Publisher's Perspective: Hey George, Elroy is 50!

Publisher’s Perspective: Hey George, Elroy is 50!

Many of the things that seemed crazy on "The Jetsons" have become reality, most of them in the last 20 or so years. So where does that leave us?

I would like to introduce you to a friend of mine. His name is George Jetson. George works for Spaceley Sprockets, and his wife is Jane. They have two children, daughter Judy and their boy, Elroy. They live in a space-age home that has every modern convenience you can think of: a computer that talks and does everything needed to run the house; a vacuum that vacuums itself around the house; and a refrigerator that dispenses food and drinks. George’s vehicle is a neat job with a big bubble for a top. Yes, the Jetsons appear to have it all. And to think this was all dreamt up in the early 1960s for TV.

I can’t tell you how many times I’ve heard someone say, “Wow, just like on ‘The Jetsons,’ it’s a reality!” Yes, it’s true. Many of the things that seemed crazy on that show have become reality, most of them in the last 20 or so years. But wait, this is 2016. It’s been over 40 years since those things were created for TV. Elroy is over 50, and George is pushing 80 at least. I’ve been to many very informative meetings lately and heard many very bright people talk about what’s in store for our business and all the changes that are on the way. We’re going to have more data from telematics than we’ll know what to do with. Our parts are going to be delivered direct from the assembly line via a drone. Cars will drive themselves and self-diagnose their problems. And all of this will be made capable by our friends, the computers. I don’t know about you, but this is all sounding a lot like another computer named HAL. As I remember, he did not end up being such a great guy in the end, but that’s another 60s movie.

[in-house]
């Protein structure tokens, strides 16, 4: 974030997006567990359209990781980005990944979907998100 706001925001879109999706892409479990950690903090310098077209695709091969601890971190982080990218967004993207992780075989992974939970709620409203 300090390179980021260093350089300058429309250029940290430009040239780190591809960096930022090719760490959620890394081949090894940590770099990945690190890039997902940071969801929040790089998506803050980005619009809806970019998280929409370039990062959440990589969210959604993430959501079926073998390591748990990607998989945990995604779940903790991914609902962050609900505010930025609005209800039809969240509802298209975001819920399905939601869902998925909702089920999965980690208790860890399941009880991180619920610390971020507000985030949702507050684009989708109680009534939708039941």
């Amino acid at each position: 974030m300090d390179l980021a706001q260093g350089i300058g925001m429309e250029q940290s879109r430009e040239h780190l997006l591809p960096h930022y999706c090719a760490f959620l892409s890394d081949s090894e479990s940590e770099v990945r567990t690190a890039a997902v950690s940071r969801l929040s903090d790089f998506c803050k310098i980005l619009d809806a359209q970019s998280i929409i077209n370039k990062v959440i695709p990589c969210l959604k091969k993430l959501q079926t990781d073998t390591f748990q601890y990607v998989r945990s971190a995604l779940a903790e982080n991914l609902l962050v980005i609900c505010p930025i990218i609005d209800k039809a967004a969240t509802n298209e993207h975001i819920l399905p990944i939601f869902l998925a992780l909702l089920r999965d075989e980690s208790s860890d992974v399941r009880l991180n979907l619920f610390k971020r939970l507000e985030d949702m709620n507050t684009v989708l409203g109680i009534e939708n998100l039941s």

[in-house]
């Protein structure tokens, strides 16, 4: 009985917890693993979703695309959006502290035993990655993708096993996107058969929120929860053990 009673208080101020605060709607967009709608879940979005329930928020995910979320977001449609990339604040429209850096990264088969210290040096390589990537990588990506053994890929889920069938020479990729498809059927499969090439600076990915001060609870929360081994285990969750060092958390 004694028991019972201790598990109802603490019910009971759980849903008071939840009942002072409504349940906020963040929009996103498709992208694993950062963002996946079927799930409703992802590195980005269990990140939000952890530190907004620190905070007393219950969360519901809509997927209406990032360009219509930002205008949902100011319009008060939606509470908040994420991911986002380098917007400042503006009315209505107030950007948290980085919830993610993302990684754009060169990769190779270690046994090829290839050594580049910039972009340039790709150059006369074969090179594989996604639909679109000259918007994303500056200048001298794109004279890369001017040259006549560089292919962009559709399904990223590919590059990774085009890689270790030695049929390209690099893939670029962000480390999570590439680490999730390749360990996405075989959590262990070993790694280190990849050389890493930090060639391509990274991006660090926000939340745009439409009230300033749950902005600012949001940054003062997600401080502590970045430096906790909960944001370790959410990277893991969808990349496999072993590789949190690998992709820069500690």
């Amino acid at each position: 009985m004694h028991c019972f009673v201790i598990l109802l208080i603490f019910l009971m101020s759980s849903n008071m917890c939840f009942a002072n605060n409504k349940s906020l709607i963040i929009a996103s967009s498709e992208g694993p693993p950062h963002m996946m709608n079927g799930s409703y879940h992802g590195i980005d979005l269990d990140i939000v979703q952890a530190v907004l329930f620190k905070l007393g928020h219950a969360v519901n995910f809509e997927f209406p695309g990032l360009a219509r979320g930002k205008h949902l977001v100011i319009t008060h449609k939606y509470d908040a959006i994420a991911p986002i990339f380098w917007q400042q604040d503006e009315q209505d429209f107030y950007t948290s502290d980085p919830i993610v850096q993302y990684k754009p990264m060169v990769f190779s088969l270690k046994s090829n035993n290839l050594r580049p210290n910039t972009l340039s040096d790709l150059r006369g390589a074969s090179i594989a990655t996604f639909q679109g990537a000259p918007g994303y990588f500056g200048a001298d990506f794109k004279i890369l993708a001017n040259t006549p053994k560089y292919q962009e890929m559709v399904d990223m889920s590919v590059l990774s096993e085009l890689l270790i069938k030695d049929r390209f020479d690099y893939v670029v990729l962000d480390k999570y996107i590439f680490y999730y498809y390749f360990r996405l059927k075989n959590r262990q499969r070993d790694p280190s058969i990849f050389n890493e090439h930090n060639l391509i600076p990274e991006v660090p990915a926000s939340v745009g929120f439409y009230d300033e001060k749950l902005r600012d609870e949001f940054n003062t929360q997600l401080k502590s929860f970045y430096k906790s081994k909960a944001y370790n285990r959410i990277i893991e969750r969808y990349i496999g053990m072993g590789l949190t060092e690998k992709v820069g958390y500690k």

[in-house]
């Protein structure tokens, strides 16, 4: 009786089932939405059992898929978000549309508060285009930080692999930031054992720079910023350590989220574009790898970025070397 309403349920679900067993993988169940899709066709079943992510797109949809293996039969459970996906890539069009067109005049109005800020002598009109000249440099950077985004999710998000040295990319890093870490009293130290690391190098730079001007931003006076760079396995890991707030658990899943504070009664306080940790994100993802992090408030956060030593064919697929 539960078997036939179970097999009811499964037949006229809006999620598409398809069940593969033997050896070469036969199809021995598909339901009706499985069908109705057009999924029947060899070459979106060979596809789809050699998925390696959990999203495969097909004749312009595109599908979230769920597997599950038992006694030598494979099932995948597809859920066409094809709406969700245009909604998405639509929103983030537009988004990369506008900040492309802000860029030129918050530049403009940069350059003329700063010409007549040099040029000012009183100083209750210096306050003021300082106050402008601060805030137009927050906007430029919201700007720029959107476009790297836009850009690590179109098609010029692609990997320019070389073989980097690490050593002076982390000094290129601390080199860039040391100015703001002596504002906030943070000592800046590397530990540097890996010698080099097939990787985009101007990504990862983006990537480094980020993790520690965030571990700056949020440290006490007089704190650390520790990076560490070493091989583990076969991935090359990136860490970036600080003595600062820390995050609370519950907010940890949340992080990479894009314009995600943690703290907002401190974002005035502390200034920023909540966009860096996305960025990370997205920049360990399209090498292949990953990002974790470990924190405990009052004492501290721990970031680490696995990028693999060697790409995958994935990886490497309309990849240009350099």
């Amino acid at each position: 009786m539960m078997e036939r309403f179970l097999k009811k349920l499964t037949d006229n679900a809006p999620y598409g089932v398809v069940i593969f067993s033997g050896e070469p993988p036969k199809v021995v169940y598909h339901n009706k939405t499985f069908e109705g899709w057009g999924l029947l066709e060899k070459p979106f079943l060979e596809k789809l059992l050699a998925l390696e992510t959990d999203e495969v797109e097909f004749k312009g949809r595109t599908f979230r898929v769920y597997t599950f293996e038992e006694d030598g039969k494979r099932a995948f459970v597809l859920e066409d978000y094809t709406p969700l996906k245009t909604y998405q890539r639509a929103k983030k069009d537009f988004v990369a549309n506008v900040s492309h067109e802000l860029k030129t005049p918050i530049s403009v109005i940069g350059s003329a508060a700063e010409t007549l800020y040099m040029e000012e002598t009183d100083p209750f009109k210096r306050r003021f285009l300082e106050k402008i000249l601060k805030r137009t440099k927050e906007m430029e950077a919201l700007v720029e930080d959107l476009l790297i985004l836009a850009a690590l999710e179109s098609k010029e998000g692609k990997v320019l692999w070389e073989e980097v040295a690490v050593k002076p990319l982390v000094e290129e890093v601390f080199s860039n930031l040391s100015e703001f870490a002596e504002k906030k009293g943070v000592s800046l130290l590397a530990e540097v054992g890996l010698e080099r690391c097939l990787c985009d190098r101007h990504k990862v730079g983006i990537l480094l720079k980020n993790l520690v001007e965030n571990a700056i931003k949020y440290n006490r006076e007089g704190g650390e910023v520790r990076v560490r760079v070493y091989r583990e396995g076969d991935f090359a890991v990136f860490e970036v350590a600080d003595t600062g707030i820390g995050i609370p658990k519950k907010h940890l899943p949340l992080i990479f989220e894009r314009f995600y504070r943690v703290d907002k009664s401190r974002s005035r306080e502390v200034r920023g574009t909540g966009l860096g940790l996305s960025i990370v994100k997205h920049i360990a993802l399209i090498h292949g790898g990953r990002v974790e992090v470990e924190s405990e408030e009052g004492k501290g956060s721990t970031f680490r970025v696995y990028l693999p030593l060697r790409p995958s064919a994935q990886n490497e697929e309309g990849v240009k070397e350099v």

I guess my point is yes, we will experience change. It’s the one constant in this world. Yes, it will accelerate. Yes, the above technologies will eventually be upon us, and our industry will accept and adapt to them. My question is when? It took George’s world 40-plus years to get to us. In the meantime, what do we do?

The way I see it, we make parts, distribute parts, and repair vehicles the way we do it today and keep the 240 million vehicles out there on the road. It’s what we do! People design cars. It still takes us to build them. We still diagnose them and repair them. People get us the parts and bring them to us. If we get all tangled up in what may happen and when, this country will grind to a halt.

In the meantime, let’s do this. And I better see you at NACE | CARS in August!

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